Gürzenich Orchestra Cologne
GO Plus
(in progress)
Director: Hans Hadulla
Live-Stream for: Gürzenich Orchestra Cologne
Streaming dates: Nov. 8th, 2016 | Dec. 13th, 2016 | May 9th, 2017 | June 20th, 2017 | July 11th, 2017
16:9 shot in 1080i HD | 5.1 surround sound
© 2016 / 2017, a BFMI production for Gürzenich Orchestra Cologne
The Gürzenich Or­chestra Cologne makes its performances archive avail­able on de­mand with GO PLUS, the or­chestra’s stream­ing platform, present­ing a se­lection of entire concerts performed by the Gürzenich Or­chestra from each sea­son. The concert HD streams of the 2016/17 sea­son, recorded live in Cologne’s Philharmonie include:

Mozart | Brahms
Gürzenich-Or­chester Köln
Leonidas Kavakos, Vio­lin and Con­ductor
Recorded on 08 November 2016

As a vio­lin virtuoso, Leonidas Kavakos is an international star. In November 2016 he performed at the Gürzenich Or­chestra’s concerts as con­ductor as well. His concert programme in Cologne focuses on two fixed stars in the mu­sical sky: Johannes Brahms and Wolfgang Amadeus Mozart. Expe­ri­ence the unfor­gettable mo­ments once again in au­dio and video.
The Gürzenich Or­chestra’s last performance of the “Prague Sympho­ny” was quite a while back: Günter Wand most re­cently con­ducted the work with the or­chestra in November 1967. Kavakos emphat­ically gives the performance his person­al stamp. His interpretation of Johannes Brahms’s Fourth Sympho­ny also orig­inates in his deep under­standing of Brahms’s chamber mu­sic: Kavakos il­luminates the great sym­phon­ic work for its hidden beauties. In Mozart’s Vio­lin Concerto No. 3, Kavakos under­scores as both soloist and con­ductor why Alfred Einstein de­clared the work “a mir­acle”.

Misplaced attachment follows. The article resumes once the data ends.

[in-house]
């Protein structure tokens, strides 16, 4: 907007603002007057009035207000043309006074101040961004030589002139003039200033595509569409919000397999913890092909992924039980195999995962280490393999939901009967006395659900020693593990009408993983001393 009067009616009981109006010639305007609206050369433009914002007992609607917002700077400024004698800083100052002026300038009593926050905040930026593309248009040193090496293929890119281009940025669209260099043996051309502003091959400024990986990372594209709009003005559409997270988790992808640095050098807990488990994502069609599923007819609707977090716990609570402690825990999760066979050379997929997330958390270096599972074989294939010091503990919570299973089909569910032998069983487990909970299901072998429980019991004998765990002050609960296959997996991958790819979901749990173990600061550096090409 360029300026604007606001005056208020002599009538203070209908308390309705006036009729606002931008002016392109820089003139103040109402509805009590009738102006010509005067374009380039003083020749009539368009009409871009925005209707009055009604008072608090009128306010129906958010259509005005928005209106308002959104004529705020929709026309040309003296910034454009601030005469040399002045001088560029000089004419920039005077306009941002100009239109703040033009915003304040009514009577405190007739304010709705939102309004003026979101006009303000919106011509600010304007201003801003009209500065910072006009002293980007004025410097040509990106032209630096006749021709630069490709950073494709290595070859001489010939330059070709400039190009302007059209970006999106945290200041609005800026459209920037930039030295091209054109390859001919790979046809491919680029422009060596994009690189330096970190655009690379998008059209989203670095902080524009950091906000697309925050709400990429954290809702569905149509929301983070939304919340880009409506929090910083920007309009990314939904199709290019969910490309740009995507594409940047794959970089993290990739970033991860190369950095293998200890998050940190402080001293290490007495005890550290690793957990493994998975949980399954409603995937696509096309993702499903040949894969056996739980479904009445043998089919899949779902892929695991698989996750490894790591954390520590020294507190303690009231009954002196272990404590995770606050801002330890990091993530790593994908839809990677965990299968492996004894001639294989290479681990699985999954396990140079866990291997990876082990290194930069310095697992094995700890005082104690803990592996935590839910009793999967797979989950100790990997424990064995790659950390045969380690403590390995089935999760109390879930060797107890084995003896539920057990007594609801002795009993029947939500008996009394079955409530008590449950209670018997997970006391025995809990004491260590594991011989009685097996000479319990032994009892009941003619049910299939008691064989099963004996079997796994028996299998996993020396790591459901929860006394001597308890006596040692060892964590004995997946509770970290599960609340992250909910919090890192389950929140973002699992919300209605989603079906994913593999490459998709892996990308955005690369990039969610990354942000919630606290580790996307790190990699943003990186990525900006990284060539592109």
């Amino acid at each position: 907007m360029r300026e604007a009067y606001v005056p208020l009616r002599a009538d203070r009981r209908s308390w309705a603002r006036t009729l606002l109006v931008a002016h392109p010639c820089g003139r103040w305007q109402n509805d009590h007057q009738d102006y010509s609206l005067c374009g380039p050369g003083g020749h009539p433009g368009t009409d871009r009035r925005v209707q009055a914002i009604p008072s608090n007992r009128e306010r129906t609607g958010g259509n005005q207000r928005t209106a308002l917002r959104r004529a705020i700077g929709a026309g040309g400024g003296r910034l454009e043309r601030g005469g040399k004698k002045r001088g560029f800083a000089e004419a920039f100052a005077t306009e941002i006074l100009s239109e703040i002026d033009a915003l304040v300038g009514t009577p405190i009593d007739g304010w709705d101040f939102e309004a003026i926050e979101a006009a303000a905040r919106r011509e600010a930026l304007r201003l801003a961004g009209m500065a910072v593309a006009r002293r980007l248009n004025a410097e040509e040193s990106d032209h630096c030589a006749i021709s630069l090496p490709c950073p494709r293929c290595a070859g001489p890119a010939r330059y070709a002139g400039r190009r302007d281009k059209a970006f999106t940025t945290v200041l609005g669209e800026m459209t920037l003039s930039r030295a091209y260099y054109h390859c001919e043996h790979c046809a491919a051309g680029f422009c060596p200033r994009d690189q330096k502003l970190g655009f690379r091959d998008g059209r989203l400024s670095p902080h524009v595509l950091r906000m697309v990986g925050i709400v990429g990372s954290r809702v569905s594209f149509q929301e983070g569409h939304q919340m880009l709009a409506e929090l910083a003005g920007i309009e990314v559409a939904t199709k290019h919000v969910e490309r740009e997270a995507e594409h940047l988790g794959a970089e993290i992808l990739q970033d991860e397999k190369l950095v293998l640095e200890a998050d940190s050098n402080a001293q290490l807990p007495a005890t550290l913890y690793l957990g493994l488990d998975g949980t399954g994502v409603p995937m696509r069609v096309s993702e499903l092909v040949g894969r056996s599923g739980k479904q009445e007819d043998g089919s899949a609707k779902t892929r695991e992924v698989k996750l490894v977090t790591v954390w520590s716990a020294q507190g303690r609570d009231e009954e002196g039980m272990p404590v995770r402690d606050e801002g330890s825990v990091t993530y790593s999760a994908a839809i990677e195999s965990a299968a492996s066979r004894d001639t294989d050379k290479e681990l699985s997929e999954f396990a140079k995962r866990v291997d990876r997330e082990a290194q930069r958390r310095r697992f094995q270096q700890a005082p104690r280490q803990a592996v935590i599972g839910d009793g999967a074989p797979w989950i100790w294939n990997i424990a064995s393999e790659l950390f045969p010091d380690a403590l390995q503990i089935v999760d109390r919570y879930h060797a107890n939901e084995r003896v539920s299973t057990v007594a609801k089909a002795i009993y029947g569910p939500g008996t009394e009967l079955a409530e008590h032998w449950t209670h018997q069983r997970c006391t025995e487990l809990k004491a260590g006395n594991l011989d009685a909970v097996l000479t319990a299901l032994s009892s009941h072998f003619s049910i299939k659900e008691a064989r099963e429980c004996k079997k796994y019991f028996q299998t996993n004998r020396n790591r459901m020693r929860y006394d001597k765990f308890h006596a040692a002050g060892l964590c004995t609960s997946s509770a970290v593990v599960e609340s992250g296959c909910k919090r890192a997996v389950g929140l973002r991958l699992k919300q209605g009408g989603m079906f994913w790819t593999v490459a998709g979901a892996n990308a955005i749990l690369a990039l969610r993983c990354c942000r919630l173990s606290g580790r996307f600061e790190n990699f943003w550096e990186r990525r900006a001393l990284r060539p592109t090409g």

Saint-Saëns Portrait
Gürzenich-Or­chester Köln
Jean-François Heiss­er, Piano
Daniel Roth, Organ
François-Xavi­er Roth, Con­ductor
Recorded on 13 December 2016

In a portrait concert commem­o­rating the 95th anniversary of Saint-Saëns’s death, Gürzenich Or­chestra Principal Con­ductor François-Xavi­er Roth has cho­sen three of the most important works from the French compos­er’s out­put:
in Danse macabre from 1874, an out-of-tune vio­lin accompa­nies rattling skeletons in a demon­ic nighttime dance, a mas­ter­piece of program mu­sic with almost im­pres­sion­is­tic timbres. His Fifth Piano Concerto, completed in 1896 in North Africa, where Saint-Saëns had found a sec­ond home, is quite differ­ent. The concerto was giv­en the nickname “Egyptian” because of the Ori­ental char­ac­ter of the mid­dle move­ment in which – as Saint-Saëns said – a Nubian love song he once “heard boatmen on the Nile sing­ing” can be heard. Finally, in the “Organ Sympho­ny” of 1885-86 the wealth of tonal col­or produced by the large or­chestra, against which the “queen of in­stru­ments” has to measure it­self, is im­pressive. Daniel Roth, the fa­ther of the Gürzenich principal con­ductor and tit­ular organ­ist of the Church of Saint-Sulpice, Paris – and one of the best organ­ists of our time – will make it a work of aston­ish­ing grandeur.

Britten | Ch­in | Rav­el |Debussy
Gürzenich-Or­chester Köln
Do­na­ti­enne Michel-Dansac, sopra­no
François-Xavi­er Roth, con­ductor
Recorded on 9 May 2017

The sea always rep­resents the world: vast, deceitfully wave­less, trou­bled by storms, the strokes of fate full of hidden lurking cliffs and reefs, the perils of life. (Christoph Hönig)